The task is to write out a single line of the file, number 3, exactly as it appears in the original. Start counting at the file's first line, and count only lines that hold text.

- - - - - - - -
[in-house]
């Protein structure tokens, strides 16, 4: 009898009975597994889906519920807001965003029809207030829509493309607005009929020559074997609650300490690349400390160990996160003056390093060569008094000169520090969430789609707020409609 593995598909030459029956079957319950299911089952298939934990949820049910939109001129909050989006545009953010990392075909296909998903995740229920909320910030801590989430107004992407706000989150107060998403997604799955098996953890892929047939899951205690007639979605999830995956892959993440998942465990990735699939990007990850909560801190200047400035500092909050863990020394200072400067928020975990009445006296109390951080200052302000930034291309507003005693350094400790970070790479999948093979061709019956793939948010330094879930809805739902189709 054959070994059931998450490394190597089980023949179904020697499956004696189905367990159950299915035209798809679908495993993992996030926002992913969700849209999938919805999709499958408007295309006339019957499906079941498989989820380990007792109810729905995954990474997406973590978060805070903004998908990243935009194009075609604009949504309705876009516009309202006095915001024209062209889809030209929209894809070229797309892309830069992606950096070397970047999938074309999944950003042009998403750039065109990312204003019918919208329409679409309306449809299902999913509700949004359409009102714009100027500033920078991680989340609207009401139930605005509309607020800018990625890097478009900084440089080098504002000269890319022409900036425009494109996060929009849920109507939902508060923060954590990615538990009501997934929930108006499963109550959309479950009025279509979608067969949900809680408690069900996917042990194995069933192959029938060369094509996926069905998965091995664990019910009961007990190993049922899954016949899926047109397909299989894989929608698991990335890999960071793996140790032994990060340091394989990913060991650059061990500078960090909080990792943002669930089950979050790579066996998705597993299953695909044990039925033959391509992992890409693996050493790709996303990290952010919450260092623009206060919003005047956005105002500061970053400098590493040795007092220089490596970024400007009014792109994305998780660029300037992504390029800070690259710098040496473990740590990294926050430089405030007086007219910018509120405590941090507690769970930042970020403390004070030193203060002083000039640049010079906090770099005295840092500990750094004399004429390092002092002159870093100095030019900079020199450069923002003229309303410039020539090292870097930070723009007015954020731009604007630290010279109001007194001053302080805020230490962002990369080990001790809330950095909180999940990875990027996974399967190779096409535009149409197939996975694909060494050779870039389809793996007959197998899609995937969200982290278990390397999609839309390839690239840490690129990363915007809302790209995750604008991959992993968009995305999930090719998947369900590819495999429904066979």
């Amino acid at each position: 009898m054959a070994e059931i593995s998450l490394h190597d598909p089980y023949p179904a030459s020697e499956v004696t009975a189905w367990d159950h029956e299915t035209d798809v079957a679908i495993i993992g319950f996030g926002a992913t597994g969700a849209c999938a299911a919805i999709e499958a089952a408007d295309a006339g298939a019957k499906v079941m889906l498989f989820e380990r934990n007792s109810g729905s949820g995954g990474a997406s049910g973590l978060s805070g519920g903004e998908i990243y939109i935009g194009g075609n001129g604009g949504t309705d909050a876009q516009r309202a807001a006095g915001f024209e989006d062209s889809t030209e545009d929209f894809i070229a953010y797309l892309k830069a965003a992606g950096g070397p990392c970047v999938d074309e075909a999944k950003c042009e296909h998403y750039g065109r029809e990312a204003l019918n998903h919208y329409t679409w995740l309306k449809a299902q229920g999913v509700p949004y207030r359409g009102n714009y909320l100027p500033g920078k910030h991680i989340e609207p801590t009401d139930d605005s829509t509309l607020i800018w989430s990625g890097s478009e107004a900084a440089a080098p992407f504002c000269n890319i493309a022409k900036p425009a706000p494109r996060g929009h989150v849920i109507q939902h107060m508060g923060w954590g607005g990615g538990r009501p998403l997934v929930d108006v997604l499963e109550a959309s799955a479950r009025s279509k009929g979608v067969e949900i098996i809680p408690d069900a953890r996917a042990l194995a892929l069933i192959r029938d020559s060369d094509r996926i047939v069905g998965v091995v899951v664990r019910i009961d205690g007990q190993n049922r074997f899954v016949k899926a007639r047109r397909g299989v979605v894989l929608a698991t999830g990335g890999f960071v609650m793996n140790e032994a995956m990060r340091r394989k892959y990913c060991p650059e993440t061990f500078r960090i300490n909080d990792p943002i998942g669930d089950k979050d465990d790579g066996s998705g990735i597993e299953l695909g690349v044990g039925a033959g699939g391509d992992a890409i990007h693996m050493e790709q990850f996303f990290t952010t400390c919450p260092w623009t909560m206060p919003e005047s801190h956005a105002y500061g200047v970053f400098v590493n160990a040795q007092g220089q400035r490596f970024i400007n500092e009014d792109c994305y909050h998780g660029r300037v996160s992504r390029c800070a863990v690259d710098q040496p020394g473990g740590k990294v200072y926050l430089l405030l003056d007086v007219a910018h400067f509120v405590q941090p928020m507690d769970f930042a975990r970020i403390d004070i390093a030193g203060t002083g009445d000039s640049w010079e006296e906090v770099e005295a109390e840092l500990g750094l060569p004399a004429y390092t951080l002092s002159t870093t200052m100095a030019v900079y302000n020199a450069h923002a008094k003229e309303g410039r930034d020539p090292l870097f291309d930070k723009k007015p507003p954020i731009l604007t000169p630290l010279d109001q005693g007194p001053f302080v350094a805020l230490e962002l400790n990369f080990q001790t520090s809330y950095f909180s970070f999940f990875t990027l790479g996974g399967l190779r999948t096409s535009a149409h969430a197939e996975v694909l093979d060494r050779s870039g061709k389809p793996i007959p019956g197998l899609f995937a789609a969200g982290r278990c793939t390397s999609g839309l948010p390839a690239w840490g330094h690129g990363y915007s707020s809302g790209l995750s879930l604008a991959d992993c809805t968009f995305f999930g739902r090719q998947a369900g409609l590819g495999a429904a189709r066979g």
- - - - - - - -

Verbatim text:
């Amino acid at each position: 009898m054959a070994e059931i593995s998450l490394h190597d598909p089980y023949p179904a030459s020697e499956v004696t009975a189905w367990d159950h029956e299915t035209d798809v079957a679908i495993i993992g319950f996030g926002a992913t597994g969700a849209c999938a299911a919805i999709e499958a089952a408007d295309a006339g298939a019957k499906v079941m889906l498989f989820e380990r934990n007792s109810g729905s949820g995954g990474a997406s049910g973590l978060s805070g519920g903004e998908i990243y939109i935009g194009g075609n001129g604009g949504t309705d909050a876009q516009r309202a807001a006095g915001f024209e989006d062209s889809t030209e545009d929209f894809i070229a953010y797309l892309k830069a965003a992606g950096g070397p990392c970047v999938d074309e075909a999944k950003c042009e296909h998403y750039g065109r029809e990312a204003l019918n998903h919208y329409t679409w995740l309306k449809a299902q229920g999913v509700p949004y207030r359409g009102n714009y909320l100027p500033g920078k910030h991680i989340e609207p801590t009401d139930d605005s829509t509309l607020i800018w989430s990625g890097s478009e107004a900084a440089a080098p992407f504002c000269n890319i493309a022409k900036p425009a706000p494109r996060g929009h989150v849920i109507q939902h107060m508060g923060w954590g607005g990615g538990r009501p998403l997934v929930d108006v997604l499963e109550a959309s799955a479950r009025s279509k009929g979608v067969e949900i098996i809680p408690d069900a953890r996917a042990l194995a892929l069933i192959r029938d020559s060369d094509r996926i047939v069905g998965v091995v899951v664990r019910i009961d205690g007990q190993n049922r074997f899954v016949k899926a007639r047109r397909g299989v979605v894989l929608a698991t999830g990335g890999f960071v609650m793996n140790e032994a995956m990060r340091r394989k892959y990913c060991p650059e993440t061990f500078r960090i300490n909080d990792p943002i998942g669930d089950k979050d465990d790579g066996s998705g990735i597993e299953l695909g690349v044990g039925a033959g699939g391509d992992a890409i990007h693996m050493e790709q990850f996303f990290t952010t400390c919450p260092w623009t909560m206060p919003e005047s801190h956005a105002y500061g200047v970053f400098v590493n160990a040795q007092g220089q400035r490596f970024i400007n500092e009014d792109c994305y909050h998780g660029r300037v996160s992504r390029c800070a863990v690259d710098q040496p020394g473990g740590k990294v200072y926050l430089l405030l003056d007086v007219a910018h400067f509120v405590q941090p928020m507690d769970f930042a975990r970020i403390d004070i390093a030193g203060t002083g009445d000039s640049w010079e006296e906090v770099e005295a109390e840092l500990g750094l060569p004399a004429y390092t951080l002092s002159t870093t200052m100095a030019v900079y302000n020199a450069h923002a008094k003229e309303g410039r930034d020539p090292l870097f291309d930070k723009k007015p507003p954020i731009l604007t000169p630290l010279d109001q005693g007194p001053f302080v350094a805020l230490e962002l400790n990369f080990q001790t520090s809330y950095f909180s970070f999940f990875t990027l790479g996974g399967l190779r999948t096409s535009a149409h969430a197939e996975v694909l093979d060494r050779s870039g061709k389809p793996i007959p019956g197998l899609f995937a789609a969200g982290r278990c793939t390397s999609g839309l948010p390839a690239w840490g330094h690129g990363y915007s707020s809302g790209l995750s879930l604008a991959d992993c809805t968009f995305f999930g739902r090719q998947a369900g409609l590819g495999a429904a189709r066979g």